Skip to main content

Be safe and enjoy a public fireworks display this Fourth of July

News Center

King County Local Services

Be safe and enjoy a public fireworks display this Fourth of July


Whether you live in a city or unincorporated King County, chances are there’s a professional show close to you.


Watching a professional fireworks show is a great way to enjoy pyrotechnic fun while staying safe and minimizing the risk of wildfires and injury. Here are several options in King County:



For do-it-yourselfers


In unincorporated King County: With sale of state-approved consumer fireworks beginning this week, King County reminds you that in unincorporated areas, fireworks may be discharged only on Thursday, July 4, between 9 a.m. and midnight.


By King County Code, fireworks are not allowed on any King County Parks properties—including Marymoor Park, Cougar Mountain Regional Wildland Park, Steve Cox Memorial Park in White Center, Skyway Park in Skyway, and all other parks properties—except for authorized fireworks displays (see list above).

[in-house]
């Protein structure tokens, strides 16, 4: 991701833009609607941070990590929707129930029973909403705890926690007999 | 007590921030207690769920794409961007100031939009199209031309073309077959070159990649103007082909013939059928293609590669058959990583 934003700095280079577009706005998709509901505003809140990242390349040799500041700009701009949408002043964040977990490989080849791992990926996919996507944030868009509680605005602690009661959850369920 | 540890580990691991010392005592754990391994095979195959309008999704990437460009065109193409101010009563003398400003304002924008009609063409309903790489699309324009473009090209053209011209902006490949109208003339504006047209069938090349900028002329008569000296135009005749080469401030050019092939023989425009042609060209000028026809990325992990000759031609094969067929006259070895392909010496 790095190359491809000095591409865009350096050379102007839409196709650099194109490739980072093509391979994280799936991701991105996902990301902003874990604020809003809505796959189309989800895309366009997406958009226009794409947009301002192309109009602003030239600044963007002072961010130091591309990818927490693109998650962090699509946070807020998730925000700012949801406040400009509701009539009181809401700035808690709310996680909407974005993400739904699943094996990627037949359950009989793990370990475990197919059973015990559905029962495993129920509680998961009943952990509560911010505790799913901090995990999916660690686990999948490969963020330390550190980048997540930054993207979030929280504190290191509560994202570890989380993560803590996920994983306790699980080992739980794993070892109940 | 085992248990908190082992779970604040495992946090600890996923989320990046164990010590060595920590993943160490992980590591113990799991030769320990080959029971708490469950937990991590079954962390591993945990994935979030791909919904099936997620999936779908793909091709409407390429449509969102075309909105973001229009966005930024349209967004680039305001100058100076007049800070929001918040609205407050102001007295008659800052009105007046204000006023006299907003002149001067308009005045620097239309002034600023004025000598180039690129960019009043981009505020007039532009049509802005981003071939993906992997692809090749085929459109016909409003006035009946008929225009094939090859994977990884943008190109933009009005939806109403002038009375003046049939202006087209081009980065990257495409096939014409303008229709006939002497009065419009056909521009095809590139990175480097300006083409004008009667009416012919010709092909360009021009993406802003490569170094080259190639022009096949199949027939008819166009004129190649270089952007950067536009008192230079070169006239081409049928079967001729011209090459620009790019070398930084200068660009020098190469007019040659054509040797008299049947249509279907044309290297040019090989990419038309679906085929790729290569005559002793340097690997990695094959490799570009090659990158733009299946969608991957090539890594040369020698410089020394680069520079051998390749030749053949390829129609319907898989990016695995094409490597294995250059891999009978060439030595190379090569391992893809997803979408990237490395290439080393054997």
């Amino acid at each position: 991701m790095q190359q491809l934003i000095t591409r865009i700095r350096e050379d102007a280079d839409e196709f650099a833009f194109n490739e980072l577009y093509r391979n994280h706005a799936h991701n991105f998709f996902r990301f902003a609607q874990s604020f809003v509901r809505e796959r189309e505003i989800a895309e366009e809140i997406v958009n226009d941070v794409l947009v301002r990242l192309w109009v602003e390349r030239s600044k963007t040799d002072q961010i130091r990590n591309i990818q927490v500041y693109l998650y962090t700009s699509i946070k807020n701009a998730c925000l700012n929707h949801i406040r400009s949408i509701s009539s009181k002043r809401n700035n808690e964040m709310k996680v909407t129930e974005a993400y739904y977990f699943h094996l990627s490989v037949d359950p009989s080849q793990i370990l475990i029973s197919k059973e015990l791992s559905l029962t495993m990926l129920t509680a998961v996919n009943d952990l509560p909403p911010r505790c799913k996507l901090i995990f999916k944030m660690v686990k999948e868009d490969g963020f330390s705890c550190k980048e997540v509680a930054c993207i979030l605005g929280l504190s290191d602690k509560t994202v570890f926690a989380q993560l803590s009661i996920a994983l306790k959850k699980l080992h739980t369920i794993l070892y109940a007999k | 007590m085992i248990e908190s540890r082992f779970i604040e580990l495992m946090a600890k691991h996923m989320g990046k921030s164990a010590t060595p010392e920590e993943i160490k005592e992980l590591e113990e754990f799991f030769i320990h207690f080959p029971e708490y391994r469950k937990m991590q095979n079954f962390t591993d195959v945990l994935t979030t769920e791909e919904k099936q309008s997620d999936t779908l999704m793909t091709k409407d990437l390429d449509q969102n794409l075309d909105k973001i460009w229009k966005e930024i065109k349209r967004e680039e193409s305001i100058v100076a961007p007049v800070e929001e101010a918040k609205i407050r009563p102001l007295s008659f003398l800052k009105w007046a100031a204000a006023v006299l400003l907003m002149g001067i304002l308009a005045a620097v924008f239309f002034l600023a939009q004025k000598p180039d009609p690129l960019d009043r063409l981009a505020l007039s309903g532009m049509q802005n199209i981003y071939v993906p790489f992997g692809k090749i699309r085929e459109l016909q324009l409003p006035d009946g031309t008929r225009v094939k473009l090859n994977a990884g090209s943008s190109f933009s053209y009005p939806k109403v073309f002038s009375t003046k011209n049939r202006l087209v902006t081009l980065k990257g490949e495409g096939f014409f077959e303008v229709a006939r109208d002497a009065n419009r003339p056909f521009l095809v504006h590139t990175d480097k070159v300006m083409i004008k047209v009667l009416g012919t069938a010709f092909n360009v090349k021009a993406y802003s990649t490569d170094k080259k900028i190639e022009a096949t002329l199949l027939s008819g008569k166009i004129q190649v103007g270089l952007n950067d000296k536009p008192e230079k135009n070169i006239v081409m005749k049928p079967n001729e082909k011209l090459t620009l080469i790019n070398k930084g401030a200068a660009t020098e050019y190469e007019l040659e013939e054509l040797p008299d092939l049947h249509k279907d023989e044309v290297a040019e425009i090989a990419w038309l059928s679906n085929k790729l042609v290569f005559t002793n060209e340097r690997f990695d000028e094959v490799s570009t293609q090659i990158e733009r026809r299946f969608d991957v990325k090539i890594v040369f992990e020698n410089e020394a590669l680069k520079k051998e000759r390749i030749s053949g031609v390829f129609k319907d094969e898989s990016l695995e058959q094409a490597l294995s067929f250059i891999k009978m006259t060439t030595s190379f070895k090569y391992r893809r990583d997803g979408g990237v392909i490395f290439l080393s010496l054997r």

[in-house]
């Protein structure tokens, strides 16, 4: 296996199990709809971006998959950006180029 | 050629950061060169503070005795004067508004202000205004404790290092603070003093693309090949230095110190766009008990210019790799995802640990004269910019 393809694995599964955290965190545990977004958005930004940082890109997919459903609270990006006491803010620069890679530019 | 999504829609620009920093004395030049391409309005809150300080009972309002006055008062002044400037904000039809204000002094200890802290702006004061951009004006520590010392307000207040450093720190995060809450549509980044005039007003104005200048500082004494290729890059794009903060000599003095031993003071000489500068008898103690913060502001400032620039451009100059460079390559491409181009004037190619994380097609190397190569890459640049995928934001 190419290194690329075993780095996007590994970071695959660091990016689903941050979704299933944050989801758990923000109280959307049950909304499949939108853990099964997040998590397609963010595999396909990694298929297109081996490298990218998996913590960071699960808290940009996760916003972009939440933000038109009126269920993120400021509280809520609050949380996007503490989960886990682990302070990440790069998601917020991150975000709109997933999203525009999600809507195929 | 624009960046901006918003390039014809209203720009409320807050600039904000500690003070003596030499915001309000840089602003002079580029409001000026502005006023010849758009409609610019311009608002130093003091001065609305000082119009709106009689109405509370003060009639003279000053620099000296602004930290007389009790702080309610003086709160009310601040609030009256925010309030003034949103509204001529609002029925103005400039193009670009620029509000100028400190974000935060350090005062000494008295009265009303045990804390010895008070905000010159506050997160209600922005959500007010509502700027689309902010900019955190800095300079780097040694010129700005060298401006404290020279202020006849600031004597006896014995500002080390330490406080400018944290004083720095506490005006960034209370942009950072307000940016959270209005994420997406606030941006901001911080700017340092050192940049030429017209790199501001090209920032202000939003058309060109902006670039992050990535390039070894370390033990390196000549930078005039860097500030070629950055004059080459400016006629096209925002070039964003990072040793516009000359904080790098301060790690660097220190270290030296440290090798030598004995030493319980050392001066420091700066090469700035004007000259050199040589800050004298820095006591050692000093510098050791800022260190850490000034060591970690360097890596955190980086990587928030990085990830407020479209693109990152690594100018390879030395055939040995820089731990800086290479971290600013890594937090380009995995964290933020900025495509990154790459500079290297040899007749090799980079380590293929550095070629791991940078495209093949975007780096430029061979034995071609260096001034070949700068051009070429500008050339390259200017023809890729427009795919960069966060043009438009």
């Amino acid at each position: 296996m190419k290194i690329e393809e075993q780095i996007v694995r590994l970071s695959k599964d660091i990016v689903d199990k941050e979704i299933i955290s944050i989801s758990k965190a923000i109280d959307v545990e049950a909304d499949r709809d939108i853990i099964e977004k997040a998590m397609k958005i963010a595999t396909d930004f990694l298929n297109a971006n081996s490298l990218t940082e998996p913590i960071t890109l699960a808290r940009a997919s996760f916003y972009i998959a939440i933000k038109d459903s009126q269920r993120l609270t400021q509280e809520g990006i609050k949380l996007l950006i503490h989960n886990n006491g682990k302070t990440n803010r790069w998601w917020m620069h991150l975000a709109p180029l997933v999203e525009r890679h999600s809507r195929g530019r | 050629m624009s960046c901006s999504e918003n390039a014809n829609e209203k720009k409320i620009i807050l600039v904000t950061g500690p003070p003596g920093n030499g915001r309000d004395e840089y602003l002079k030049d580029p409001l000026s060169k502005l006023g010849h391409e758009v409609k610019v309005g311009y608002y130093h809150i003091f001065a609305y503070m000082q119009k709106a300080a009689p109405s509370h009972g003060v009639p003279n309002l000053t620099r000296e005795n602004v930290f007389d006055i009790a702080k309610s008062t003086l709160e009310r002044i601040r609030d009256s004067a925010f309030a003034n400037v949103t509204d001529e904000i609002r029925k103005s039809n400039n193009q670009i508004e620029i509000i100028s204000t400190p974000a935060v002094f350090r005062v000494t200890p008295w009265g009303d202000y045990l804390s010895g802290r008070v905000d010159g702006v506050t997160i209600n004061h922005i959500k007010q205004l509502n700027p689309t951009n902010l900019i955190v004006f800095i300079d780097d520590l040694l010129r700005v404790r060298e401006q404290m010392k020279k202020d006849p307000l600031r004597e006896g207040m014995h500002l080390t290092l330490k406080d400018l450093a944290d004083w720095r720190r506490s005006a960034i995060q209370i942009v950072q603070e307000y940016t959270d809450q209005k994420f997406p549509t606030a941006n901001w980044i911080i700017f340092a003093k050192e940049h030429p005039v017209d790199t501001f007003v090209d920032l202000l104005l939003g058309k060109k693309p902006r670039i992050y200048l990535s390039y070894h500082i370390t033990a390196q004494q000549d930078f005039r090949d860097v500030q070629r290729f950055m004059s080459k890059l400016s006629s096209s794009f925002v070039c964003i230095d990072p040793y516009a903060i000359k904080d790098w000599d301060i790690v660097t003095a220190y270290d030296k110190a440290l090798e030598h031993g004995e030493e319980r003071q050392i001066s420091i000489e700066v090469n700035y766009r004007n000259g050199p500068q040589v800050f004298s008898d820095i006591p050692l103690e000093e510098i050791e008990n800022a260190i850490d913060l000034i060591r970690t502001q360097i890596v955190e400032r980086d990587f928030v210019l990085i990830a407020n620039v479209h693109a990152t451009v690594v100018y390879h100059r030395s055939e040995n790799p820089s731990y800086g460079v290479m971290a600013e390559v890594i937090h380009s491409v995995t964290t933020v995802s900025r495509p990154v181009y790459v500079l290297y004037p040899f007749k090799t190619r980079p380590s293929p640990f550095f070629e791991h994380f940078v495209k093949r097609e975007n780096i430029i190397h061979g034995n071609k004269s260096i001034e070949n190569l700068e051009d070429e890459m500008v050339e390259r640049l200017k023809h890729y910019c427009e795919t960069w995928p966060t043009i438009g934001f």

In cities: A number of cities in King County restrict or prohibit the discharge of fireworks. To find out what rules apply in your area, check with the specific city.


If you choose to celebrate at home, King County Fire Marshal Chris Ricketts urges you to follow the three B’s:


  • Be prepared before lighting any firework
  • Be safe when fireworks are being lit
  • Be responsible after fireworks are done


Here are more details about using fireworks safely and responsibly:


  • Use only approved, legal fireworks from reliable Washington State and King County Fire Marshal-licensed retailers.
  • You must be at least 16 years old, with photo identification, to purchase fireworks.
  • Always have a responsible adult light all fireworks.
  • Have a charged garden hose or a fire extinguisher handy.
  • Use fireworks outdoors only—away from buildings, houses with wood exteriors, trees, and dry fields.
  • Avoid aerial fireworks.
  • Light one item at a time, move away quickly, and have everyone keep a safe distance.
  • If a device does not light or fire, an adult should wait at least five minutes before approaching it.
  • Soak used fireworks in water before disposing of them.
  • Keep pets safe. Use eye protection. Clean up all debris.
  • If it has a stick or fins and it goes up, or if it explodes, it is illegal in Washington State.


For more information, visit the King County Permitting’s Burn Bans & Fireworks page or the Washington State Patrol’s Fireworks page.





Chris Ricketts, King County Fire Marshal, 206-296-6675